A friend of mine has been struggling to recall exactly how Scott Walker, the idol-turned-auteur, entered his life.

Two memories stand out: the first is of flicking through late night terrestrial TV. Suddenly, he’s watching footage of a man in a recording studio beating a side of raw pork with his fists. Sitting behind a mixing desk is Scott, eagerly instructing him to throw quicker punches. He demonstrates with jabs of his own.

This scene is from the much-praised biopic 30th Century Man, and shows a recording session for Scott’s 2006 album The Drift. The hard and dull thuds captured that day were used on the track Clara, named for Clara Petacci, the longtime mistress of Benito Mussolini. After the couple’s failed attempt to flee to Switzerland in 1945, Petacci was executed alongside the hated despot. Their bodies were then hung in public, where they were beaten and disfigured by crowds who had survived the twin nightmares of war, and life in fascist Italy. The sickly sound of flesh hitting flesh captures a profoundly violent episode.

My friend’s second memory is of a pub in the village of St Florence, West Wales. A hen party approaches a jukebox and chooses Make it Easy on Yourself by The Walker Brothers, the band which made a young Scott as popular as contemporaries like The Beatles. Originally penned by Burt Bacharach, it’s a story of a lover leaving him for another man. The trio’s heart-wrenching, high-drama delivery made for a UK No.1 in 1965, and was among the first in an oeuvre that would fill halls up and down the country with manic admirers.

For those who’ve yet to know him, these two snapshots of the same man may seem an obscene juxtaposition. Such was the wildly unlikely creative arc of the artist born Noel Scott Engel, who passed away this week at the age of 76: from easy-listening break-up ballads and hits like The Sun Ain’t Gonna Shine Anymore, to endlessly complex and punishing compositions which explored utterly abstruse themes, suffused with a grim sense of humour.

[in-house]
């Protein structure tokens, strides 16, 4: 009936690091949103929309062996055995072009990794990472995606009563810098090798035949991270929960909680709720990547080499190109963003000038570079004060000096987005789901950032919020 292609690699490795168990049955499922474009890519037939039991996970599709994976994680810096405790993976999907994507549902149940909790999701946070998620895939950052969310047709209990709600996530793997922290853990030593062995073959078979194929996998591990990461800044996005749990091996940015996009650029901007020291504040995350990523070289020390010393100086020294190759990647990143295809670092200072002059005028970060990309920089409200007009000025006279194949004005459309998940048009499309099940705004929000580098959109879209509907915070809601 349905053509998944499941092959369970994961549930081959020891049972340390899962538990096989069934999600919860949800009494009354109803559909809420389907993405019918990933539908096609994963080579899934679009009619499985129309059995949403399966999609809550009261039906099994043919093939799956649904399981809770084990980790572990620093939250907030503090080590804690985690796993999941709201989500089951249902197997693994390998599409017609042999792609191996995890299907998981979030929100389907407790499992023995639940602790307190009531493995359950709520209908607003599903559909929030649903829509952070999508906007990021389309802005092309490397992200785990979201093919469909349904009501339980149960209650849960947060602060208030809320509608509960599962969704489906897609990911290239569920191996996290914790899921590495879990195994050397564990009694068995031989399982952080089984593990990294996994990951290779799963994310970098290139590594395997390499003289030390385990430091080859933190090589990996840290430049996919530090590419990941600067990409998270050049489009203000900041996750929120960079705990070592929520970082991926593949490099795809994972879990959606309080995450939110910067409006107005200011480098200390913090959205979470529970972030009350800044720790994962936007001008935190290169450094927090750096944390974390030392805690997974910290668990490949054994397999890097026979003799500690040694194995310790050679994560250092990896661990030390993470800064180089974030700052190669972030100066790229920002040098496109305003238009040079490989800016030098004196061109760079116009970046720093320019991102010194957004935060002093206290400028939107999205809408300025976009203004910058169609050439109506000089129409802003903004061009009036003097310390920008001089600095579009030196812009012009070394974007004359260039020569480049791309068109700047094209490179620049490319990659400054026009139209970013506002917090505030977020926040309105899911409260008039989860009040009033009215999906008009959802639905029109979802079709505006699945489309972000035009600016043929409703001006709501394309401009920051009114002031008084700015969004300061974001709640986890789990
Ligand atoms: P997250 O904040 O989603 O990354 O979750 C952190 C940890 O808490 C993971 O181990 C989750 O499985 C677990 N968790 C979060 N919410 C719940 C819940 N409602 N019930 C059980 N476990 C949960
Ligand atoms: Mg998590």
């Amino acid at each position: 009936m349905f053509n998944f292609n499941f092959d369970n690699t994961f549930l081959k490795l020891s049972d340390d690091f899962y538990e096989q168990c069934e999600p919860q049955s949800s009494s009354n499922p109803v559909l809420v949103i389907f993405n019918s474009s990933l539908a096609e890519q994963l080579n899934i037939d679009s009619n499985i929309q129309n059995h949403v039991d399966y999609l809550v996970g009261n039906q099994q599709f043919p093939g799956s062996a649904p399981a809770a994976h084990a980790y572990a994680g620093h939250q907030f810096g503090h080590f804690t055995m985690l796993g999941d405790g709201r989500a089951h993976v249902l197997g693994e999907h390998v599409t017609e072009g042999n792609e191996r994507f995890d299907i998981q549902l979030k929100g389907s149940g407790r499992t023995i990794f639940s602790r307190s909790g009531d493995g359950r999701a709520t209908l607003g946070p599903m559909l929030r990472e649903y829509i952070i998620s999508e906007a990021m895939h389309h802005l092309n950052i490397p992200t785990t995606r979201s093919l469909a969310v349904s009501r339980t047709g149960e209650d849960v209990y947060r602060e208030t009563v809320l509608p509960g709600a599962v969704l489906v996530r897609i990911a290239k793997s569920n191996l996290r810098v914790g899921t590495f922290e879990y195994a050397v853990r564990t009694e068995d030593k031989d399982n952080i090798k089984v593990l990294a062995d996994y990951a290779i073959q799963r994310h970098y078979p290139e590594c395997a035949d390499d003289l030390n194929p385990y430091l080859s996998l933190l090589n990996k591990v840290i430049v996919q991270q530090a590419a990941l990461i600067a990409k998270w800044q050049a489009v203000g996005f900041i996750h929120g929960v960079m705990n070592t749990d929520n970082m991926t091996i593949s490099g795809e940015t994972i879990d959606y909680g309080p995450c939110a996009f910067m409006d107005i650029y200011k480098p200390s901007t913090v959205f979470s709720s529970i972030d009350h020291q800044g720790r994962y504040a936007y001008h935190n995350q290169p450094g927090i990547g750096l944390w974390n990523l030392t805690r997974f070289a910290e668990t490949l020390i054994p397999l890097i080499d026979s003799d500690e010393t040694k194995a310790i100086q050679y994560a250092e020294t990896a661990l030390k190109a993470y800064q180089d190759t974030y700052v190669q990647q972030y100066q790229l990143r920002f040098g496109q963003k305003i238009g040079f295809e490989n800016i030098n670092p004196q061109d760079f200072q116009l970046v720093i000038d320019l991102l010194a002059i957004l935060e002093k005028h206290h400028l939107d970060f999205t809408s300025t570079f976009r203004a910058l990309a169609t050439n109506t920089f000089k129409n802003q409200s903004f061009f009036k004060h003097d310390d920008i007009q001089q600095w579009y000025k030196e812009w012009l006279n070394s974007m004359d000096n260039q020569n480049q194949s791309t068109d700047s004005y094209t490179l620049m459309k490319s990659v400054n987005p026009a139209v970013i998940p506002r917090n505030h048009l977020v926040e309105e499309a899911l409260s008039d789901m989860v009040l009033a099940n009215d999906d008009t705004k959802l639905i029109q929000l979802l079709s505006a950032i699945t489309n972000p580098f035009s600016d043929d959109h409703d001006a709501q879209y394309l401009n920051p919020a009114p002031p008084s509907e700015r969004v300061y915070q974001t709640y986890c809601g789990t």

Yet in a 2006 interview for the BBC, Scott suggested that whilst his music had become more challenging for listeners over time, the mood is similar throughout. Despite the commercial considerations of earlier releases, it’s clear that Scott was a singular force from an early stage. For those who missed him when he was with us, here are five records that trace his development.


Scott Walker Sings Jacques Brel

Recorded 1967-1970, released 1981

This is technically a compilation, bringing together all nine of the Jacques Brel renditions that appeared on Scott’s first three solo albums. Brel, the beloved Belgian chanteur known for his theatrical, lyric-driven work, made a huge impact on a disillusioned Scott. The Walker Brothers had now broken up, stretched to the limit by commercial pressures and a brutal touring schedule. It was Scott’s desire to share Brel’s music more widely with a remarkable set of English-language performances that drove him back into the studio. Brel’s wordy, confessional style had a clear influence on the descriptive, free-form approach to lyricism Scott would adopt in later years.


Scott 3


On the opening track of his third solo effort, we get one of the strongest indicators thus far that Scott is heading into weird territory. Suspended above a fragile guitar and his mournful crooning is the faint, wavering drone of discordant strings, just loud enough to set the listener on edge. A dramatic orchestral flurry abruptly changes the tone, and serenity briefly reigns before the same drone creeps back in to the mix, like a strange guest at a wedding. It’s Raining Today is the song, and its subtle pairing of harmony and dissonance is an idea Scott returned to repeatedly in subsequent records.